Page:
Logistic regression showed that COVID-19-related stigma (B = 2.75, P = 0.009) and emotion-oriented coping (B = 9.82, P = 0.000) were significant predictors of stress, Nagelkerke's R2 value of the model being 32.7% [Table 1]. Anxiety was also significantly associated with stigma (B = 7.80, P = 0.000) and emotion-oriented coping strategies (B = 6.39, P = 0.000) (Nagelkerke's R2 = 32.8%).
Table 1: Binary logistic regression analyses for perceived stress and anxiety

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  Discussion Top


The present study on doctors in the Mumbai Metropolitan Region reports a 57.4% and 20.0% prevalence of perceived stress and anxiety, respectively. In comparison, Chatterjee et al. found that 32.9% of doctors faced psychological stress, and 39.5% had anxiety.[14] These estimates are comparable with data reported in a meta-analysis of stress and anxiety in frontline workers during the COVID-19 pandemic, which observed that perceived stress was present in 45% (95% CI 24.3%–67.5%), and anxiety in 25.8% (95% CI 20.5%–31.9%) of workers, respectively.[15]

COVID-19-related stigma was perceived by more than one-third of doctors in the present sample. Previous reports from Kerala found a higher prevalence of stigma in doctors during the COVID-19 pandemic (62.1%–66.7%).[12],[16] The differences in prevalence could be due to regional variation. Stigma emerged as a significant predictor of stress and anxiety; for every point increase on the COVID-19-related stigma scale, the odds of feeling stressed and anxious increased by a factor of 2.75 and 7.80, respectively. There were no previous Indian studies that surveyed COVID 19 related stigma to predict its relationships with mental health parameters, although Chatterjee et al. found that “feeling ostracized in the workplace” significantly predicted stress, anxiety, and depression among doctors during the COVID 19 pandemic.[14] From these findings, it can be reasonably stated that stigmatization of HCWs is a major issue during the present pandemic which needs to be studied further and addressed at the community and policy level.[17]

Most of the present sample adopted task-oriented coping mechanisms, which are associated with better mental health outcomes.[18] Emotion-oriented coping was strongly predictive of stress and anxiety, which is consistent with previous reports.[18] A qualitative study among frontline physicians during the COVID-19 pandemic reported that knowledge of psychobehavioral aspects of mental health like resilience and coping strategies are a major unmet need of the health-care community.[19] Despite this, literature is sparse on coping strategies in Indian HCWs. This is a concerning lacuna, especially during a distressing situation like the present pandemic, and needs to be addressed to improve the overall mental well-being of HCWs.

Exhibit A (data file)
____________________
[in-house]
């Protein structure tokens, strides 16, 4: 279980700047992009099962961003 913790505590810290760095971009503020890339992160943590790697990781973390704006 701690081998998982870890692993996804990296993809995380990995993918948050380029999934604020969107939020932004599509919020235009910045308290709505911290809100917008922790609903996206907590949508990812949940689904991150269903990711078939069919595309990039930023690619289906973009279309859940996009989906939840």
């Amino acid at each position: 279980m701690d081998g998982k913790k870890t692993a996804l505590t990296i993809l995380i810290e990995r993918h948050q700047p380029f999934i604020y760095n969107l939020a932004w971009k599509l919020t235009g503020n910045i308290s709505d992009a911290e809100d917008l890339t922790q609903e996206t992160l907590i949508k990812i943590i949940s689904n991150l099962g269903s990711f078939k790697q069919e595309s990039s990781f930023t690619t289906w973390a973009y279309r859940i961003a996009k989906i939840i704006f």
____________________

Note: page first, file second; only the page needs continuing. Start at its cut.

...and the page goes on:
Strengths and limitations

Since this survey was solely focused on doctors from a single urban area, with the recruitment carried out online through a convenience sampling method, the results may not be generalizable to all HCWs. Despite these limitations, the present study sheds light on two important domains that have a significant bearing on mental health; the problem of social stigma faced by doctors during the COVID-19 pandemic and the different coping methods being utilized to overcome stressors with a focus on the consequences of maladaptive coping.

Future research directions

The findings of this study indicate a need for preventive psychosocial research in the domain of stigmatization due to the contagion, as well as coping, resilience, and other mental wellness aspects. This could be done by undertaking larger observational studies as well as interventional research to raise knowledge and awareness among health-care community and the general public.


  Conclusions Top


Our research finds that more than one-third of doctors felt stigmatized during the COVID-19 pandemic and identifies stigma and emotion-oriented coping as strong predictors of mental distress in this population. This indicates the need for further exploration of these domains with the intention of dispelling COVID-19-related stigma, encouraging healthy coping behaviors, and improving the overall mental health of HCWs.

Acknowledgment

The authors would like to acknowledge Dr. Nalakath A. Uvais for sharing with us, on request, the COVID-19 stigma scale.

Financial support and sponsorship

Nil.

Conflicts of interest

There are no conflicts of interest.



 
  References Top